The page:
There occurreth now to advertiſe thee of ſome things before I take my penne from the paper: firſt that there are ſome ſworne enemies (howſoever they diſguiſe themſelves) of Poore Religiouns; that can not endure to ſee them meritoriouſly exerciſe their humble profeſſion even to begge only that which is neceſſary for clothing and foode to ſuſtaine life in the ſervice of God, as though this, were to ſeeke after riches, to heape up treaſures & the like: which Religiouns no leſſe abhorre & contemne then they flawed-reproduction1 word impoſe upōon them, to impaire their Credits viciating according to their uſuall manner that which is truly laudable: to whom appertaineth thoſe words of S Baſile Conſt Mon. c7. That ſuch ſeculars hath he knowes not what ſtrange conceit of Religious as if together with there ſtate they had preſently changed their nature, and were not men, but of ſome other farre different mold: and conſequently they wrong the ſervants of God, & think ſometimes, that they muſt ſcarce eate meate, as if they were not made of flesh and blood: and if they ſee anie of them attend to the neceſſities of their bodie, they load them with reproaches and ſlanders and turning their calumniations from one upon all the reſt, they cal them all gluttons and hellie-Gods, & think not how themſelves doe dayly feaſt it, and though they eate of ten in a day, and cram themſelves with a great deale of flesh 15 ć4r flesh meate, & powre downe wine by whole bowle-fuls, yet they gape after meate, as dogs that are let looſe out of their chayne halfe ſtarved. Thus ſpeaketh S. Baſil in defence of Religious people.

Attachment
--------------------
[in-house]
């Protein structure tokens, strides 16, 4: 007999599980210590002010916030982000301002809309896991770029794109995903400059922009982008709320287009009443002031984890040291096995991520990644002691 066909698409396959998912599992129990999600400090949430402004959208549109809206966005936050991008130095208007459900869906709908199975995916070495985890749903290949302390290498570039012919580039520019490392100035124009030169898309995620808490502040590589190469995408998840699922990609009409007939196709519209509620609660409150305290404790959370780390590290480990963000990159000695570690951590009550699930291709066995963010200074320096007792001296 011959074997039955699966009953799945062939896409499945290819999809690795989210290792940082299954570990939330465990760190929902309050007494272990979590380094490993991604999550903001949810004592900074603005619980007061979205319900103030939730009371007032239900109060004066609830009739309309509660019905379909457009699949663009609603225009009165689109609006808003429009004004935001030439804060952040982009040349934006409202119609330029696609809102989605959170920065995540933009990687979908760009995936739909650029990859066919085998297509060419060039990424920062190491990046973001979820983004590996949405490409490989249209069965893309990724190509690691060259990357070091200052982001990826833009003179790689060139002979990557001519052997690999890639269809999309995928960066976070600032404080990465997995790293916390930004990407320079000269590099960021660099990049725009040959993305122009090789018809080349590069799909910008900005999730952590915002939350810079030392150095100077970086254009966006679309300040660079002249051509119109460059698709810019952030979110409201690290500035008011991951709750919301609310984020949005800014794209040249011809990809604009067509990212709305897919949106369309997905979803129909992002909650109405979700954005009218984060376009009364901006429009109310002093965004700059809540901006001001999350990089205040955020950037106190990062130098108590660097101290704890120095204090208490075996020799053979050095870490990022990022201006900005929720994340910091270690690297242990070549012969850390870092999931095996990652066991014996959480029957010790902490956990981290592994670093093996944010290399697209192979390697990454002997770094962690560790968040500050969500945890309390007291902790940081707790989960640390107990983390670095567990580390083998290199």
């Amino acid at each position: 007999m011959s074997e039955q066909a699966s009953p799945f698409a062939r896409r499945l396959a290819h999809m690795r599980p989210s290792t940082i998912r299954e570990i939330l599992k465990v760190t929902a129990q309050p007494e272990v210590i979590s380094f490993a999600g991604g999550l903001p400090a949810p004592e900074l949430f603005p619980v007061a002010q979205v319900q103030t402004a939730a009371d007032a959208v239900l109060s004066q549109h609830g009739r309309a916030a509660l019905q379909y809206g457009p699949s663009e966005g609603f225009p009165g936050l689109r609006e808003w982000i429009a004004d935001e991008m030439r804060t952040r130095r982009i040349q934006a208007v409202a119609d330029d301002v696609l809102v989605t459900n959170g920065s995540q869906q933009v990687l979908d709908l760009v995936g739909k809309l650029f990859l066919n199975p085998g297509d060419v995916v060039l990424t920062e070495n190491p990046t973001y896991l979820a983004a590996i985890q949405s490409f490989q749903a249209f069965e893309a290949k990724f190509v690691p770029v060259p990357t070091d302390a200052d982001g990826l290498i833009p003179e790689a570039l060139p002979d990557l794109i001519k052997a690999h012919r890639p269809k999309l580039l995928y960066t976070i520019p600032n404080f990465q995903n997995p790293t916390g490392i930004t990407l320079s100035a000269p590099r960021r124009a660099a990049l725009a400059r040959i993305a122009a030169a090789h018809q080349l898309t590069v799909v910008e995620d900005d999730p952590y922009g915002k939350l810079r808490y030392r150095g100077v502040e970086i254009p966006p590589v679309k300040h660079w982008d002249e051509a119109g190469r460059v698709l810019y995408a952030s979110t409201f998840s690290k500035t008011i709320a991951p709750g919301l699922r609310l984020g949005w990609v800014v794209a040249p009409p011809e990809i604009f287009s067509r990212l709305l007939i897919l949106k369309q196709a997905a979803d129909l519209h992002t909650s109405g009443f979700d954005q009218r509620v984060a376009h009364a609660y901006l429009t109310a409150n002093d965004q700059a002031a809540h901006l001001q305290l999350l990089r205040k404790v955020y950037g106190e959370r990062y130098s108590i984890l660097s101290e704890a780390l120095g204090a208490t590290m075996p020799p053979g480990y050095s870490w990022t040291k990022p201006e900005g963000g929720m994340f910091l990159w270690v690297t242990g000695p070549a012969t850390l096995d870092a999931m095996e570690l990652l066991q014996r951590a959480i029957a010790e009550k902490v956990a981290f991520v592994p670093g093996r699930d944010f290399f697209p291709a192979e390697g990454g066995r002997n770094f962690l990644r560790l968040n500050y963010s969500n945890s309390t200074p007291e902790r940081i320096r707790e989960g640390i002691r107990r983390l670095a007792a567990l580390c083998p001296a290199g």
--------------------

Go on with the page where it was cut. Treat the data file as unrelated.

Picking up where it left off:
Secondly, I truſt, that as the deſire of thy ſpirituall profit cauſed the undertaking of this tranſlation (which is totally out of the R. F. Francis Hendriques) that thou wilt be pleaſed, of thy courteſie, to correct patiently, and cover charitably the faults eſcaped, both in the print, and English. Thus, wishing thee (deare Reader, by the peruſall of this little volume, all fartherance in vertue, either by admiring Gods goodneſſe, and power in his Saints, (in whom he is admirable) or by reducing to practiſe that which with proportion ſutes with thy ſex, or ſtate; mindefull of that of S. Augustine, that, the examples of the Just are not propoſed to our view that wee should be Juſtifyed by them, but that by imitation of them, we may likewiſe merit to be Juſtifyed by their Juſtifyer: I will ſurceaſe to detaine you any longer.